What a Professional Organizer Learned from Living in a 335-Foot Studio
Laura Cattano has been a professional organizer for over a decade, and her life is nothing if not efficient. She hates the word "clutter," she makes a habit of not purchasing new things, and she's in love with her Brooklyn studio apartment.
Cattano's home breathes comfort. She says that organizing is all about "ease of experience" -- you bet her home exudes ease. Minimal but not overly hygeinic, Cattano's studio is outfitted to suit her life. When Cattano works with clients, she first asks, "how do you want to live your life?" Then she can structure the home around those needs. For Cattano herself, she needs: a clear workspace, a minimal set of kitchen equipment, and a space to think.
It's important to organize your home around how you want to live -- that's how Cattano sees her job. Cattano enjoys sitting on the couch with a good book, so her couch is the centerpiece to her apartment. Cattano enjoys watching television, but she doesn't want to spend too much time in front of a screen. She deliberately does not arrange her home around a television -- a life in front of VH1 is not the life she wants to lead.
Cattano's studio features a small, tucked-away alcove. People continually encourage her to put her bed in the alcove -- a traditional set up for a studio apartment. But Cattano's alcove is a workspace. In effect, it's a storage space for her working self. The alcove stores her dressing space and her desk.
"If I'm working from home, I'm sitting at my desk for 8 hours," says Cattano. Having a place to maintain focus was important for her. Cattano hates laptops -- they allow us to take work to the couch, or the floor. Cattano's desktop keeps her grounded in a single workspace.
The dream ticket for any organizer, Cattano's closet is color-coordinated and neatly aligned. Cattano keeps her closet trimmed by taking her clothing to the tailor. When she realizes she hasn't worn an item in a while, she tries it on. Is it too short? Too long? The item of clothing probably just needs to go to the tailor. "About 80% of my clothing has seen the tailor," she admits.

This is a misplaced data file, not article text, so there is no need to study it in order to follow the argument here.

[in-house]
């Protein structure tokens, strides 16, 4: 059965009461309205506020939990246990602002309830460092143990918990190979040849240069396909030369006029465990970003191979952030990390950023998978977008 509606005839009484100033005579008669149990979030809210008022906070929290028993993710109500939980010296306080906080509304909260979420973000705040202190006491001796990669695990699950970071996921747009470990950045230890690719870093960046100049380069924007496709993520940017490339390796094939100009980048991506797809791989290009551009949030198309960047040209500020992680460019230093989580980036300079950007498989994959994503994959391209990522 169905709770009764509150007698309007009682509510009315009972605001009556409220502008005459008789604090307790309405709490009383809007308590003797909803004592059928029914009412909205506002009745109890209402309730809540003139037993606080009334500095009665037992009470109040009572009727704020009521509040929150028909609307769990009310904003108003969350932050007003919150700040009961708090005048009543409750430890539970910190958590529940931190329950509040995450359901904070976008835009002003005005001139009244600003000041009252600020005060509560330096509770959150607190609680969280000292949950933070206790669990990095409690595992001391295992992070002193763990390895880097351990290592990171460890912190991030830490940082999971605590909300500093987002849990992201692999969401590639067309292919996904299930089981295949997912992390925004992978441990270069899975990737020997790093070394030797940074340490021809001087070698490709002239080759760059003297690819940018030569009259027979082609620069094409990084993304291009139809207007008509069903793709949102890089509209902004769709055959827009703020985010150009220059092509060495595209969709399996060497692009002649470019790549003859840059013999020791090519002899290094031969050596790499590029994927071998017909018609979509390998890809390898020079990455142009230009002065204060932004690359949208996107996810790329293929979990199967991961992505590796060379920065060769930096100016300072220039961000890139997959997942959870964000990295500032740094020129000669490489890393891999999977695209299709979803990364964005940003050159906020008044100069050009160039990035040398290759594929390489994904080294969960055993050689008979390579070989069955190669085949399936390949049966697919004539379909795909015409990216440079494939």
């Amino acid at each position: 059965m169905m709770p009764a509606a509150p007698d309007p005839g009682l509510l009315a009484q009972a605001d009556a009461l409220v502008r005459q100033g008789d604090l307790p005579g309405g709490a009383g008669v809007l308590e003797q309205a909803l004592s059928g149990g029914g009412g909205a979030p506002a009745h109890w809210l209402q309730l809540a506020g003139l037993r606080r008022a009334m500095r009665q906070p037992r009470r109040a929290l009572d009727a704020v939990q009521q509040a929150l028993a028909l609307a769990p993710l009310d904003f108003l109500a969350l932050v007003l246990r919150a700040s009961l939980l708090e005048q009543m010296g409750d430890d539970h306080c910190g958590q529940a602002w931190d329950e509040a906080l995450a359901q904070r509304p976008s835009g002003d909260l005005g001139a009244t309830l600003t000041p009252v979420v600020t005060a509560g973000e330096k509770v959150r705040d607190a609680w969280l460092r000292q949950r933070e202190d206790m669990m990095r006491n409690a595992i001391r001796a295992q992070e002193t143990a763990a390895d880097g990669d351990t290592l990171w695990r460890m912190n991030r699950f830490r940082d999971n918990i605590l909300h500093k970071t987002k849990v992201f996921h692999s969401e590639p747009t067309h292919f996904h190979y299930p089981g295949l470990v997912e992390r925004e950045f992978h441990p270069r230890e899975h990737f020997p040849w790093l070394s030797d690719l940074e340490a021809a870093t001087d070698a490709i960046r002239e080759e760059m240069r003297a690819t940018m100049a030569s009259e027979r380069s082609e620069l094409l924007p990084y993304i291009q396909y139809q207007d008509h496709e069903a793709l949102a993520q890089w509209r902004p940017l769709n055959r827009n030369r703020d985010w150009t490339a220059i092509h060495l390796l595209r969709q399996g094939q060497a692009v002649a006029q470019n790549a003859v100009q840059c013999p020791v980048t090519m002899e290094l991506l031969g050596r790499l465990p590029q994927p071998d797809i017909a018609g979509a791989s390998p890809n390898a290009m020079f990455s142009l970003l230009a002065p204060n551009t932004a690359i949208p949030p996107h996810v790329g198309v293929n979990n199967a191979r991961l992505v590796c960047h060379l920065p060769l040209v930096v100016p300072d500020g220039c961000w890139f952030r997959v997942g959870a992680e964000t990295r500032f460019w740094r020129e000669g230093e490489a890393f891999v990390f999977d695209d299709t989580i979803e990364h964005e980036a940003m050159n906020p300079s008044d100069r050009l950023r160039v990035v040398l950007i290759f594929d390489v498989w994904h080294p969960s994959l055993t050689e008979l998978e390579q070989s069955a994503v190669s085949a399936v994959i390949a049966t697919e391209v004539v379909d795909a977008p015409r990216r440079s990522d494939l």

Cattano doesn't subscribe to this "matching hangers" nonsense. "I have four different types of hangers in my closet," she says, and the closet looks just as organized as it would with matching hangers.
"I don't like to cook," Cattano admits. Subsequently, her kitchen doesn't need to be outfitted with whizzbangs and other cooking nonsense. She has two pots and one pan. Oh, and she only has one lid for the single pot. We Martha people love cooking, but still, in general, Cattano advises not to purchase "sets" of kitchen equipment. We really only use about half of the equipment in a set anyway.
Cattano doesn't have a medicine cabinet. Instead, under her sink, she has a minimal collection of plastic bins from the Japanese store Muji. In general, Cattano doesn't like introducing new objects in the effort to organize. She'd rather not have a billion plastic bins. Here, she keeps herself at just a few stacked neatly below her kitchen sink.
Cattano doesn't have a catch-all table next to the front door for mail, purses, coats, and the like. First of all, Cattano is proactive about what comes into her carefully calculated environment. She ensures that her apartment doesn't receive unnecessary mail. She doesn't accept free gifts (which are never free anyway -- space is money!) and she thinks before every purchase. She does admit, however, to owning a lot of umbrellas. However, "it's not about a number," she says. A home can support any number of items you'd like. You simply have to let the home take charge.